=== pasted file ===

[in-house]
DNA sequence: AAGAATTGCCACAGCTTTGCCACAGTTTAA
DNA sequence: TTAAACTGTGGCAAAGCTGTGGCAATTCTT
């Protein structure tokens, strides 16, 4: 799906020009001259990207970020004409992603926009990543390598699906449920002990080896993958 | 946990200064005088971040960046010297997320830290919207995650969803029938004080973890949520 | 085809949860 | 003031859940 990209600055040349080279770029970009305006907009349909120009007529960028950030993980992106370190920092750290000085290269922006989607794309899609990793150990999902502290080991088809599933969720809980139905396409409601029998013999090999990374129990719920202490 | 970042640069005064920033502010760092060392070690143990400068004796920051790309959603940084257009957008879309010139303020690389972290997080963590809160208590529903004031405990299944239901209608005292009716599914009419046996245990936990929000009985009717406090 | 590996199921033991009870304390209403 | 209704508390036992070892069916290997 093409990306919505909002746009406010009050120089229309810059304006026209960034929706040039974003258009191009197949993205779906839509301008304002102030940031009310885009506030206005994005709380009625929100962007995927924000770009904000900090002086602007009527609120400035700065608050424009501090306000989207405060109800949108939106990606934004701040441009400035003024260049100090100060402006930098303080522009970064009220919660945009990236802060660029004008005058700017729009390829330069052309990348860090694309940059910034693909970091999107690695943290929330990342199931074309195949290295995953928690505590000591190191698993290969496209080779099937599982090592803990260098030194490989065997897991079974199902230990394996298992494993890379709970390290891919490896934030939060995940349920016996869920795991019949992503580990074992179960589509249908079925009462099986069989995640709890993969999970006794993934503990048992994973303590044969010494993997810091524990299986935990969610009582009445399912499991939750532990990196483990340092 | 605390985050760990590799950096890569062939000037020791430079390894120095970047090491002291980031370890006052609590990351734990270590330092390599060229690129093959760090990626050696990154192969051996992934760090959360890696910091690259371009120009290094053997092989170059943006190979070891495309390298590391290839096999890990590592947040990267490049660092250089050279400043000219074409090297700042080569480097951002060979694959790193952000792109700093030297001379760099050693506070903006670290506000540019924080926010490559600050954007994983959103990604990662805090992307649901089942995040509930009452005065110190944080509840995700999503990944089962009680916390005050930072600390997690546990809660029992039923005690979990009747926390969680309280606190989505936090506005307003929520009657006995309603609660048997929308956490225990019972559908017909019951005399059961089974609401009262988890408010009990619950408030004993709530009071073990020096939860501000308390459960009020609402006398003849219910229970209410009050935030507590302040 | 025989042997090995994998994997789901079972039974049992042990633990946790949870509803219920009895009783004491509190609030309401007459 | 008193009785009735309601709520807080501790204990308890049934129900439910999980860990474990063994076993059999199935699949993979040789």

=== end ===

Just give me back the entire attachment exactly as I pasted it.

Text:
[in-house]
DNA sequence: AAGAATTGCCACAGCTTTGCCACAGTTTAA
DNA sequence: TTAAACTGTGGCAAAGCTGTGGCAATTCTT
């Protein structure tokens, strides 16, 4: 799906020009001259990207970020004409992603926009990543390598699906449920002990080896993958 | 946990200064005088971040960046010297997320830290919207995650969803029938004080973890949520 | 085809949860 | 003031859940 990209600055040349080279770029970009305006907009349909120009007529960028950030993980992106370190920092750290000085290269922006989607794309899609990793150990999902502290080991088809599933969720809980139905396409409601029998013999090999990374129990719920202490 | 970042640069005064920033502010760092060392070690143990400068004796920051790309959603940084257009957008879309010139303020690389972290997080963590809160208590529903004031405990299944239901209608005292009716599914009419046996245990936990929000009985009717406090 | 590996199921033991009870304390209403 | 209704508390036992070892069916290997 093409990306919505909002746009406010009050120089229309810059304006026209960034929706040039974003258009191009197949993205779906839509301008304002102030940031009310885009506030206005994005709380009625929100962007995927924000770009904000900090002086602007009527609120400035700065608050424009501090306000989207405060109800949108939106990606934004701040441009400035003024260049100090100060402006930098303080522009970064009220919660945009990236802060660029004008005058700017729009390829330069052309990348860090694309940059910034693909970091999107690695943290929330990342199931074309195949290295995953928690505590000591190191698993290969496209080779099937599982090592803990260098030194490989065997897991079974199902230990394996298992494993890379709970390290891919490896934030939060995940349920016996869920795991019949992503580990074992179960589509249908079925009462099986069989995640709890993969999970006794993934503990048992994973303590044969010494993997810091524990299986935990969610009582009445399912499991939750532990990196483990340092 | 605390985050760990590799950096890569062939000037020791430079390894120095970047090491002291980031370890006052609590990351734990270590330092390599060229690129093959760090990626050696990154192969051996992934760090959360890696910091690259371009120009290094053997092989170059943006190979070891495309390298590391290839096999890990590592947040990267490049660092250089050279400043000219074409090297700042080569480097951002060979694959790193952000792109700093030297001379760099050693506070903006670290506000540019924080926010490559600050954007994983959103990604990662805090992307649901089942995040509930009452005065110190944080509840995700999503990944089962009680916390005050930072600390997690546990809660029992039923005690979990009747926390969680309280606190989505936090506005307003929520009657006995309603609660048997929308956490225990019972559908017909019951005399059961089974609401009262988890408010009990619950408030004993709530009071073990020096939860501000308390459960009020609402006398003849219910229970209410009050935030507590302040 | 025989042997090995994998994997789901079972039974049992042990633990946790949870509803219920009895009783004491509190609030309401007459 | 008193009785009735309601709520807080501790204990308890049934129900439910999980860990474990063994076993059999199935699949993979040789």